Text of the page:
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This paper reports on a pilot study of the development and evaluation (using outcome and process measures) of a manualised participatory risk reduction programme, aimed at reducing high-risk sexual behaviour amongst tertiary level learners, called 'Sex and Risk' (S&R), at the University of Durban-Westville 1 in South Africa. The programme was grounded in a focused ethnographic study of the risk behaviours and life context of tertiary level learners at this institution, as well as informed by literature on successful behavioural risk reduction programmes on Western and African populations. Significantly, the S&R programme was shown to facilitate greater awareness in males of how social influences inform high-risk sexual behaviour. This greater awareness did not, however, translate into greater self-efficacy in relation to negotiating safer sexual relationships for either males or females and was attributed to the dominant social norms, which promote and sustain gender inequity that places the sexual health of young women and men at risk. Given that the S&R programme operates largely at the level of the individual, although it does address the subjective aspects of social influences on behaviour, these findings highlight the need for proximal situation-centred interventions, which promote more egalitarian social norms in sexual relationships, to accompany such curriculum interventions at tertiary institutions.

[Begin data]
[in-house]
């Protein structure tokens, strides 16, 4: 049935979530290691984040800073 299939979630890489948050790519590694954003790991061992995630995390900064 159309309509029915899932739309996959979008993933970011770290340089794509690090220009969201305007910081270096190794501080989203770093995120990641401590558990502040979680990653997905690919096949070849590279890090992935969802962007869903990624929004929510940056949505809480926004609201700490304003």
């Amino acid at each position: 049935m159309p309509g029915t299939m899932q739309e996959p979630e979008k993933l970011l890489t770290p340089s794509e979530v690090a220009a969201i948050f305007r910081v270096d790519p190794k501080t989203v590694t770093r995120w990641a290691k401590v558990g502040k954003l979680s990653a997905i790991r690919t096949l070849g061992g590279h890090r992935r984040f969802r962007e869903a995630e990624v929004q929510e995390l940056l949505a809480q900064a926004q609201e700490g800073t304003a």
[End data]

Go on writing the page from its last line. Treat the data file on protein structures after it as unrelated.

School of Psychology, University of KwaZulu-Natal, Westville Campus, Private Bag X54001, Durban 4000, South Africa 2:
Child, Youth and Family Development, Human Sciences Research Council, Private Bag X07, Dalbridge 4014, Durban, South Africa
Publication date: May 1, 2004
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